Nik Darlington 10.22am
George Galloway has completed an astonishing return to Parliament with a runaway win in the Bradford West by-election.
With typical understatement, Mr Galloway described it as a “Bradford Spring” and “the most sensational victory in British political history”. Here he is, in his inimitable - and it would be churlish not to say captivating - style.
Comparing this win with the Arab Spring - a passionate mass movement that swept the breadth of an entire continent and has claimed thousands of lives in the name of giving the unvoiced a voice - is the type of unbounded arrogance few can rival, and a hallmark of Mr Galloway’s political career.
Yet in pushing Labour into second place by ten thousand votes, in a seat that Ed Miliband and his party fully expected to win, Mr Galloway has provided a bitter bookend to a week in which the Labour leader’s star had begun to shine so brightly.
It is a frightful result for the Tories too, considering how well the party performed here in 2010 (though we should be thankful the rumours of falling behind Ukip did not materialise). And the Lib Dems lost their deposit, though these days that is hardly surprising.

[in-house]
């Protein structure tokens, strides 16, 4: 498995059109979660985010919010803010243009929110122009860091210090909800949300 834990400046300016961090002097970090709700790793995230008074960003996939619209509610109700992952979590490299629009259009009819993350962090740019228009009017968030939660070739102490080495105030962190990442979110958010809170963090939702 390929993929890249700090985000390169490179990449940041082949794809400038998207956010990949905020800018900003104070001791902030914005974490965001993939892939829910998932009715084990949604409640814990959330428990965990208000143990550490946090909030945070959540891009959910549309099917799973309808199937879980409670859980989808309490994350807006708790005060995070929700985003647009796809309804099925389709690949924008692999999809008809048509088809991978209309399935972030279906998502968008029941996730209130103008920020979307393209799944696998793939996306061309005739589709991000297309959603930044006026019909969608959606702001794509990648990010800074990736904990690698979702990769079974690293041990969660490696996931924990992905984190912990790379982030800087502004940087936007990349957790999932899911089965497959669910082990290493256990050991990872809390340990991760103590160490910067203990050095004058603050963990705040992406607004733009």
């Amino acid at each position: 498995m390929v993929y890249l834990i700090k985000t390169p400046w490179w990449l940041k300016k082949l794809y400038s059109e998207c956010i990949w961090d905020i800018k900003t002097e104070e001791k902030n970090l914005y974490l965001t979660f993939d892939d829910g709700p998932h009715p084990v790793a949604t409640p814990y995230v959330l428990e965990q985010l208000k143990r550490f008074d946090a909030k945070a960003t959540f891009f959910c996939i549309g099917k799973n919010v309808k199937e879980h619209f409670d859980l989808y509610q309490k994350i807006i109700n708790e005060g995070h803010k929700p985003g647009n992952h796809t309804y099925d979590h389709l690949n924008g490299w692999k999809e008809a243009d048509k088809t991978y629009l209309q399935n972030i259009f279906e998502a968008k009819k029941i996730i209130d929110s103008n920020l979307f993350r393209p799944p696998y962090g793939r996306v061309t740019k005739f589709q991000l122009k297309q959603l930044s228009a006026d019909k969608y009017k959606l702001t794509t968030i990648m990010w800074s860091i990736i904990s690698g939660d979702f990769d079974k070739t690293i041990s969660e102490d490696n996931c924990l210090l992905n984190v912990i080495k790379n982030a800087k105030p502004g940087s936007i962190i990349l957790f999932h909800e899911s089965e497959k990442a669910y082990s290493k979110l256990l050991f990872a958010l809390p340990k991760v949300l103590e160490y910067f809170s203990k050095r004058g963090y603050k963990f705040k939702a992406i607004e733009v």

But David Cameron et al will surely be smiling this morning after a torrid ten days. This was never a seat the party truly expected to win, and Mr Galloway’s stunning triumph poses more questions for his former colleagues in the Labour party than the Tories upon which he wished nothing but “perdition”.
All things considered, this is potentially a great moment for Bradford West. Few fates are more dispiriting than being one of those desperately safe urban Labour seats, taken for granted by the party’s machine. The constituencies that vote in Labour candidates with a resigned shrug year after year after year, candidates who pledge social justice, urban renewal, progressive politics and fair chances, yet deliver little.
If Mr Galloway can change the habit of a lifetime and put Bradford West before his own vanity, he could be precisely what the people there need. Someone to stand up for them as a community, not a fiefdom. Someone to shout stirringly on their behalf, instead of condemning them to suffer under a failed party line.
If Mr Galloway can manage to do this, and few have the charisma to manage it better, then he deserves our (very much qualified) support.
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